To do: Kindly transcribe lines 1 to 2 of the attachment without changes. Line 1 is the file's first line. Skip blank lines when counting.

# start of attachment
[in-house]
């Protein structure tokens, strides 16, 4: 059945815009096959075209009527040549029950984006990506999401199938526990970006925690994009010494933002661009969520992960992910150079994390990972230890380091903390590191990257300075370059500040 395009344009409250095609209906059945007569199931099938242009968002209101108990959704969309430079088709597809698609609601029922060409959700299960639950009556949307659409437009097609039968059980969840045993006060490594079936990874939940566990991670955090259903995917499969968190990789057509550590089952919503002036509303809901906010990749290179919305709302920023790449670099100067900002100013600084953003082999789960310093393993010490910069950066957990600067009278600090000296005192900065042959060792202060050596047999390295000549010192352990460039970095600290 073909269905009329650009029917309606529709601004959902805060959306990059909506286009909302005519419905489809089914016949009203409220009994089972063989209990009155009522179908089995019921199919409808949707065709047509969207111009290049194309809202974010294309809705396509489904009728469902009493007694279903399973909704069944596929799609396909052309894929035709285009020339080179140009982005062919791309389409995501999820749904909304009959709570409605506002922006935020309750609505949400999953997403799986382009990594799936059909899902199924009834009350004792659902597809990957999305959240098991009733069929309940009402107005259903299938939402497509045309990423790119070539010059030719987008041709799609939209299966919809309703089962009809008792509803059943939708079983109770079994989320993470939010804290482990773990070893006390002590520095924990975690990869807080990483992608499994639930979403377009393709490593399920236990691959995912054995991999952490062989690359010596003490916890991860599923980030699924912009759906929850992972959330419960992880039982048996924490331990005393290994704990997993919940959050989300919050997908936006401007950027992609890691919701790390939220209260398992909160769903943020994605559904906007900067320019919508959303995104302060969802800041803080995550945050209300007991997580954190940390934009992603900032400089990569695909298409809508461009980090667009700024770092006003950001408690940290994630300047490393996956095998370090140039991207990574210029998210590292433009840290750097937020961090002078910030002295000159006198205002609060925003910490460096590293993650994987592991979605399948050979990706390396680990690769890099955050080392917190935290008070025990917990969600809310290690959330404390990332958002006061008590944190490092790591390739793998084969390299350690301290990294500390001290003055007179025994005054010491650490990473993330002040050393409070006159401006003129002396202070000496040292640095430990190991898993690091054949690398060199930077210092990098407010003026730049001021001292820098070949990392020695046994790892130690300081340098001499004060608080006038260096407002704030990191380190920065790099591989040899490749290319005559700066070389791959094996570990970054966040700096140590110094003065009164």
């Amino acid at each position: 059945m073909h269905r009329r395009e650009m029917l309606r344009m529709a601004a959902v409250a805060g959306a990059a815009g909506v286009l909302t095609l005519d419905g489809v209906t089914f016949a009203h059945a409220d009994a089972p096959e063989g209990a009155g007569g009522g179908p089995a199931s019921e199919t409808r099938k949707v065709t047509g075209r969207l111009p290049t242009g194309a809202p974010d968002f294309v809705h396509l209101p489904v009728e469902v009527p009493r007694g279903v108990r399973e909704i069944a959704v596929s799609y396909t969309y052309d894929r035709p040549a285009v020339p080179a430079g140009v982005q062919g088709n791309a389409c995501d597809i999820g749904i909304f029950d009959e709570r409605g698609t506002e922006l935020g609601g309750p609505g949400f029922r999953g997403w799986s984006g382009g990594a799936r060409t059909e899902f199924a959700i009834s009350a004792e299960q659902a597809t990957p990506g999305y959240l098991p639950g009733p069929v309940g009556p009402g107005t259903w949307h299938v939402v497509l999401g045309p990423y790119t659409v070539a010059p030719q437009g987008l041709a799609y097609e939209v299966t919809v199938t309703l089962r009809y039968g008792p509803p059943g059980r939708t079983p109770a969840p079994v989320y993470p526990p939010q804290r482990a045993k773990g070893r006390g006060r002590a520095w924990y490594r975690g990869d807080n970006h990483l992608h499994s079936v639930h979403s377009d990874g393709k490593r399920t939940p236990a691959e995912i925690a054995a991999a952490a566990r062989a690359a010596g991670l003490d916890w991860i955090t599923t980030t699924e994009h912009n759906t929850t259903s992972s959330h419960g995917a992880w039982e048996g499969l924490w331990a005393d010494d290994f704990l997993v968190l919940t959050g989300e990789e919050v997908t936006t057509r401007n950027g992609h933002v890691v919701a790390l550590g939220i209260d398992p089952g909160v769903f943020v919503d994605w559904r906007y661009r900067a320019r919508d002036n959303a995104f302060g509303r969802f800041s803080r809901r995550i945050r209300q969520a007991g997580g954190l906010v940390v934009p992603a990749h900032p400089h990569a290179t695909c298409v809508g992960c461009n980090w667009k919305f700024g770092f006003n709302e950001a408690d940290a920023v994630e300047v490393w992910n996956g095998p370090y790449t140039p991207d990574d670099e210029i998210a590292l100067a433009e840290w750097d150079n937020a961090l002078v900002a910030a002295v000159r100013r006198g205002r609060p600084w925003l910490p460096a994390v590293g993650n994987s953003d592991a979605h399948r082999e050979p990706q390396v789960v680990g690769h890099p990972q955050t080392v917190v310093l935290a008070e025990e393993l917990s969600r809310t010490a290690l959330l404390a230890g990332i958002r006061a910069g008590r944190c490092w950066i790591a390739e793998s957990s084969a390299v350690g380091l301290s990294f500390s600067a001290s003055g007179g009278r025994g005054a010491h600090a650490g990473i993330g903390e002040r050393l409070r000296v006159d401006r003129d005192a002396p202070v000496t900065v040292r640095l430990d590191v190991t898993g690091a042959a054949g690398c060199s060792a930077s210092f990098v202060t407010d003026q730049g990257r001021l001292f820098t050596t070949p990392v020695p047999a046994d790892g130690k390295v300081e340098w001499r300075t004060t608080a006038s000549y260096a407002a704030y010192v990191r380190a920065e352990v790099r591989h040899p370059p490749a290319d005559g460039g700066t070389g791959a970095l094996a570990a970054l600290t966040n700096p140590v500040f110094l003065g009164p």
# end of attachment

[in-house]
């Protein structure tokens, strides 16, 4: 059945815009096959075209009527040549029950984006990506999401199938526990970006925690994009010494933002661009969520992960992910150079994390990972230890380091903390590191990257300075370059500040 395009344009409250095609209906059945007569199931099938242009968002209101108990959704969309430079088709597809698609609601029922060409959700299960639950009556949307659409437009097609039968059980969840045993006060490594079936990874939940566990991670955090259903995917499969968190990789057509550590089952919503002036509303809901906010990749290179919305709302920023790449670099100067900002100013600084953003082999789960310093393993010490910069950066957990600067009278600090000296005192900065042959060792202060050596047999390295000549010192352990460039970095600290 073909269905009329650009029917309606529709601004959902805060959306990059909506286009909302005519419905489809089914016949009203409220009994089972063989209990009155009522179908089995019921199919409808949707065709047509969207111009290049194309809202974010294309809705396509489904009728469902009493007694279903399973909704069944596929799609396909052309894929035709285009020339080179140009982005062919791309389409995501999820749904909304009959709570409605506002922006935020309750609505949400999953997403799986382009990594799936059909899902199924009834009350004792659902597809990957999305959240098991009733069929309940009402107005259903299938939402497509045309990423790119070539010059030719987008041709799609939209299966919809309703089962009809008792509803059943939708079983109770079994989320993470939010804290482990773990070893006390002590520095924990975690990869807080990483992608499994639930979403377009393709490593399920236990691959995912054995991999952490062989690359010596003490916890991860599923980030699924912009759906929850992972959330419960992880039982048996924490331990005393290994704990997993919940959050989300919050997908936006401007950027992609890691919701790390939220209260398992909160769903943020994605559904906007900067320019919508959303995104302060969802800041803080995550945050209300007991997580954190940390934009992603900032400089990569695909298409809508461009980090667009700024770092006003950001408690940290994630300047490393996956095998370090140039991207990574210029998210590292433009840290750097937020961090002078910030002295000159006198205002609060925003910490460096590293993650994987592991979605399948050979990706390396680990690769890099955050080392917190935290008070025990917990969600809310290690959330404390990332958002006061008590944190490092790591390739793998084969390299350690301290990294500390001290003055007179025994005054010491650490990473993330002040050393409070006159401006003129002396202070000496040292640095430990190991898993690091054949690398060199930077210092990098407010003026730049001021001292820098070949990392020695046994790892130690300081340098001499004060608080006038260096407002704030990191380190920065790099591989040899490749290319005559700066070389791959094996570990970054966040700096140590110094003065009164």